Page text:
Monday, September 19, 2011

The Running Dream

I would probably not have know of the existence of The Running Dream by Wendelin Van Draanen if it were not for Emily at Lirbrarified. She presented the book at a workshop I attended over the summer and sung its praises so highly I had to read it. With the books less than flashy cover and fairly innocuous title I can see how many might overlook it. Which is sad because it really is a lovely story and an engrossing. read.

Synopsis (from Goodreads):

Jessica thinks her life is over when she loses a leg in a car accident. She's not comforted by the news that she'll be able to walk with the help of a prosthetic leg. Who cares about walking when you live to run? As she struggles to cope with crutches and a first cyborg-like prosthetic, Jessica feels oddly both in the spotlight and invisible. People who don't know what to say, act like she's not there. Which she could handle better if she weren't now keenly aware that she'd done the same thing herself to a girl with CP named Rosa. A girl who is going to tutor her through all the math she's missed. A girl who sees right into the heart of her. With the support of family, friends, a coach, and her track teammates, Jessica may actually be able to run again. But that's not enough for her now. She doesn't just want to cross finish lines herself—she wants to take Rosa with her.

I don't run. In fact, I'm one of those people who believes runners are crazy people. I had no trouble relating to Jessica and her struggle though. This may have been because I am active in other types of fitness and I had an injured foot while I was reading this. One day with no exercise and my cells felt like they were trying to crawl out of my body. While my very minor in comparison to Jessica's problem may have helped with my empathy it was mostly the craft of the author that had me feeling for her. The book covers eight months of her journey and covers the first few days in the hospital to her return home and flirtation with overdoing the narcotics to her return to school to her getting her first prosthesis and beyond. It is a gripping story and that is because from the beginning you feel for Jessica. What is brilliant about the way it is written is that you don't really feel sorry for her. I felt a great deal of empathy and sympathy but not pity. I just wanted to cheer her on. I really felt that every stage of her recovery was handled well. The emotions and conflicts a person in this situation would feel were displayed without getting too gritty and detailed. It was paced well and, I thought, realistically. I don't know anyone who has gone through a similar situation but I can see how a person in good physical condition with loving and supportive family and friends could make the strides Jessica makes in the time she makes them. It is plain that Van Draanen did her research and knew the subject she was writing about well.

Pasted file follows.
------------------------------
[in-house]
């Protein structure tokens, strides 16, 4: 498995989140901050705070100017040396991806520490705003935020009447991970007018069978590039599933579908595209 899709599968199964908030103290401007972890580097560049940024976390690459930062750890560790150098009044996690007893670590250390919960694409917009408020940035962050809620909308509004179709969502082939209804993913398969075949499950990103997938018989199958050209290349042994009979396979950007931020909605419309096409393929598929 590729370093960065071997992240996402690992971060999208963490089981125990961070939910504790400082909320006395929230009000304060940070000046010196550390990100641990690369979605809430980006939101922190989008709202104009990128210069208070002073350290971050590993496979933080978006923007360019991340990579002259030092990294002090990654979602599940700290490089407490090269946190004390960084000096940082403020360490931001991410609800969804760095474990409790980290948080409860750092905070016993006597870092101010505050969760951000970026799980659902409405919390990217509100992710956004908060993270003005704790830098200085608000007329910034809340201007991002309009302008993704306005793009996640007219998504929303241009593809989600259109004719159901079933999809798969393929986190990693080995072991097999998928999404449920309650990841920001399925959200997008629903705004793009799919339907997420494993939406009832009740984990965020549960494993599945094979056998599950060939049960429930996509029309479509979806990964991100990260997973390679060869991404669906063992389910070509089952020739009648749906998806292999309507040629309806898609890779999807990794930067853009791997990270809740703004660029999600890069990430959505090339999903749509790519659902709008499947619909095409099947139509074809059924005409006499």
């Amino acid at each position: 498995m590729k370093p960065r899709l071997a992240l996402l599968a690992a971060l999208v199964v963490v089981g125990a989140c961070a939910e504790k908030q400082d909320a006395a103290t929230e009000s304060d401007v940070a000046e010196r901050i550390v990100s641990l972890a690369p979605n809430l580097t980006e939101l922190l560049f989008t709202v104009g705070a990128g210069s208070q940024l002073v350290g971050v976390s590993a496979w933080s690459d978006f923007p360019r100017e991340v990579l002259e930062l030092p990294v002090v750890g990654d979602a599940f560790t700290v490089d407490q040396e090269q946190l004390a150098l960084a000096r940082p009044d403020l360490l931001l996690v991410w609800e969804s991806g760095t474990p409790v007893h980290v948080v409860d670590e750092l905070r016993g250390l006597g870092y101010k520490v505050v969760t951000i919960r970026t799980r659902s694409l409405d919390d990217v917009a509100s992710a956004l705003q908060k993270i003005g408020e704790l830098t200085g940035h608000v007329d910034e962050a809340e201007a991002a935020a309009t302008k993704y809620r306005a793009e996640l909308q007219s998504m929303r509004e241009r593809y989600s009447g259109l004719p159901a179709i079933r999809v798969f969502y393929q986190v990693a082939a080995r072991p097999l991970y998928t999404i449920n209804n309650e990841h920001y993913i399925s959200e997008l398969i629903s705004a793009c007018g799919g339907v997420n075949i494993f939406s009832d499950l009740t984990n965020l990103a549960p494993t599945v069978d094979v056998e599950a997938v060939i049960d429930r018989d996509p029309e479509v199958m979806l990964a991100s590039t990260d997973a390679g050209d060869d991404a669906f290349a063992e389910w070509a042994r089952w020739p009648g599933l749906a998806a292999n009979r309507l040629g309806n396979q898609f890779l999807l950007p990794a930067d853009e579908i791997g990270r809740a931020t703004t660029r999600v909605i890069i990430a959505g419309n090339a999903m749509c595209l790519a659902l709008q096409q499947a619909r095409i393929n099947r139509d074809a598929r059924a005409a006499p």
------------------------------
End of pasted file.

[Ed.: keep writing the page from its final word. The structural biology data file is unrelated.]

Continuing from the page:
My own small complaint would be that everything was almost a little too perfect and tied up in the end.  That's probably because I am far too cynical.


This is a Young Adult book but one that is perfect for middle grades as well. It is a good story about friendship and perseverance in hard times.

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